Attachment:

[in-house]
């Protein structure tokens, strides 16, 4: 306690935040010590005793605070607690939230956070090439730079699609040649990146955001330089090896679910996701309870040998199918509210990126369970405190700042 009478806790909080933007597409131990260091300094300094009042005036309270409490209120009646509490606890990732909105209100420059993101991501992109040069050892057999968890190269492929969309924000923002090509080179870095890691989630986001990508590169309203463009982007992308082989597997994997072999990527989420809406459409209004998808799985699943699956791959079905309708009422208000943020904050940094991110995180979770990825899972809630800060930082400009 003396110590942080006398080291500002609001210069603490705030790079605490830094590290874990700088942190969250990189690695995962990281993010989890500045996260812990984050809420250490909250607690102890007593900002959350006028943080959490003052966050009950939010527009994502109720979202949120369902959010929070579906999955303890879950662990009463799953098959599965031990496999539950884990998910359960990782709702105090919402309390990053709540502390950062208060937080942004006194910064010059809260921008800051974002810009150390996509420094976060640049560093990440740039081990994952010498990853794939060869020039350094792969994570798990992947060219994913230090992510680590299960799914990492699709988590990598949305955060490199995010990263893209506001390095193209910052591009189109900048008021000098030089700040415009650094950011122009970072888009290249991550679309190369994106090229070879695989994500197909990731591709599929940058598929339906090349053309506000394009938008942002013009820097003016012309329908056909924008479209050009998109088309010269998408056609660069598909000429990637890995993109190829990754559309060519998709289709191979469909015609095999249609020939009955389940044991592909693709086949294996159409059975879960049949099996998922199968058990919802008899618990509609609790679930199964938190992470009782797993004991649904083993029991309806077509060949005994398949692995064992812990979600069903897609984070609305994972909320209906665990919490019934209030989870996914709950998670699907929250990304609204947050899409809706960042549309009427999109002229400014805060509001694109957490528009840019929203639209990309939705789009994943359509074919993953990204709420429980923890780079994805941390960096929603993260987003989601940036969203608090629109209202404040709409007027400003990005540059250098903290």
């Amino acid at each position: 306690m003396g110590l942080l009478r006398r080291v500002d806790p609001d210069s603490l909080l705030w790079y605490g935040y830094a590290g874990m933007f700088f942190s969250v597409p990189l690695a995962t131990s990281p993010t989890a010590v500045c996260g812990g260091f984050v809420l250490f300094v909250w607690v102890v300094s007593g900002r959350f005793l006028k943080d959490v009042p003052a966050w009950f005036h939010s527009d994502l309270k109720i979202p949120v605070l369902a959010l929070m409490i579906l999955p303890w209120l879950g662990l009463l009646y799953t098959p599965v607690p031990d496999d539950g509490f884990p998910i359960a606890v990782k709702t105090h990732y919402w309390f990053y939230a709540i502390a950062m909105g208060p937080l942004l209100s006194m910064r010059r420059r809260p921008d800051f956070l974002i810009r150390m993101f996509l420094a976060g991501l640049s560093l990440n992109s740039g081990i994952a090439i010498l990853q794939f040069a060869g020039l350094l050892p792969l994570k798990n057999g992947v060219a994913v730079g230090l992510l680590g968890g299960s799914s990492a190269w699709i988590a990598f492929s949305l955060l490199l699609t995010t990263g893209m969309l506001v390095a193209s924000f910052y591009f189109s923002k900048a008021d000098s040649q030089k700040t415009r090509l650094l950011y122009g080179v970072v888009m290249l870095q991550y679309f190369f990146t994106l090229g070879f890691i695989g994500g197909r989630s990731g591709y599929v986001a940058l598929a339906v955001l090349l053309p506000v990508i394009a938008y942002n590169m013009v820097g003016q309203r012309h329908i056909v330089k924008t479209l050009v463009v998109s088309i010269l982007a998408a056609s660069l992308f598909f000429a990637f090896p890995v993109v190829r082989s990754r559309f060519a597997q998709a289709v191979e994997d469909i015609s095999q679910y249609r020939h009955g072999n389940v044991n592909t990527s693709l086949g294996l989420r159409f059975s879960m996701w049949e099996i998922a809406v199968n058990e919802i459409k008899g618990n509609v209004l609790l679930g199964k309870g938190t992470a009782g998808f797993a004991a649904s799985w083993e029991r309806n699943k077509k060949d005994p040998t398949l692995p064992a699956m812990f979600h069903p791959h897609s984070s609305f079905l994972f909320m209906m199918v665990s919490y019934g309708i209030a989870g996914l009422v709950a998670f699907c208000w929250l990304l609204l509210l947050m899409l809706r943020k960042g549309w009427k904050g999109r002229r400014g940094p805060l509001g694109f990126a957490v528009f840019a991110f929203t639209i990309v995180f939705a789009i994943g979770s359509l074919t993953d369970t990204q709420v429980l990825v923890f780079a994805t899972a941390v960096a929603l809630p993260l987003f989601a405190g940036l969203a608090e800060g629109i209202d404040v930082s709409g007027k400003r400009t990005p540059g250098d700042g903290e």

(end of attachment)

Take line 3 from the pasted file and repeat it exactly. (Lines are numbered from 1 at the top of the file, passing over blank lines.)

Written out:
């Amino acid at each position: 306690m003396g110590l942080l009478r006398r080291v500002d806790p609001d210069s603490l909080l705030w790079y605490g935040y830094a590290g874990m933007f700088f942190s969250v597409p990189l690695a995962t131990s990281p993010t989890a010590v500045c996260g812990g260091f984050v809420l250490f300094v909250w607690v102890v300094s007593g900002r959350f005793l006028k943080d959490v009042p003052a966050w009950f005036h939010s527009d994502l309270k109720i979202p949120v605070l369902a959010l929070m409490i579906l999955p303890w209120l879950g662990l009463l009646y799953t098959p599965v607690p031990d496999d539950g509490f884990p998910i359960a606890v990782k709702t105090h990732y919402w309390f990053y939230a709540i502390a950062m909105g208060p937080l942004l209100s006194m910064r010059r420059r809260p921008d800051f956070l974002i810009r150390m993101f996509l420094a976060g991501l640049s560093l990440n992109s740039g081990i994952a090439i010498l990853q794939f040069a060869g020039l350094l050892p792969l994570k798990n057999g992947v060219a994913v730079g230090l992510l680590g968890g299960s799914s990492a190269w699709i988590a990598f492929s949305l955060l490199l699609t995010t990263g893209m969309l506001v390095a193209s924000f910052y591009f189109s923002k900048a008021d000098s040649q030089k700040t415009r090509l650094l950011y122009g080179v970072v888009m290249l870095q991550y679309f190369f990146t994106l090229g070879f890691i695989g994500g197909r989630s990731g591709y599929v986001a940058l598929a339906v955001l090349l053309p506000v990508i394009a938008y942002n590169m013009v820097g003016q309203r012309h329908i056909v330089k924008t479209l050009v463009v998109s088309i010269l982007a998408a056609s660069l992308f598909f000429a990637f090896p890995v993109v190829r082989s990754r559309f060519a597997q998709a289709v191979e994997d469909i015609s095999q679910y249609r020939h009955g072999n389940v044991n592909t990527s693709l086949g294996l989420r159409f059975s879960m996701w049949e099996i998922a809406v199968n058990e919802i459409k008899g618990n509609v209004l609790l679930g199964k309870g938190t992470a009782g998808f797993a004991a649904s799985w083993e029991r309806n699943k077509k060949d005994p040998t398949l692995p064992a699956m812990f979600h069903p791959h897609s984070s609305f079905l994972f909320m209906m199918v665990s919490y019934g309708i209030a989870g996914l009422v709950a998670f699907c208000w929250l990304l609204l509210l947050m899409l809706r943020k960042g549309w009427k904050g999109r002229r400014g940094p805060l509001g694109f990126a957490v528009f840019a991110f929203t639209i990309v995180f939705a789009i994943g979770s359509l074919t993953d369970t990204q709420v429980l990825v923890f780079a994805t899972a941390v960096a929603l809630p993260l987003f989601a405190g940036l969203a608090e800060g629109i209202d404040v930082s709409g007027k400003r400009t990005p540059g250098d700042g903290e």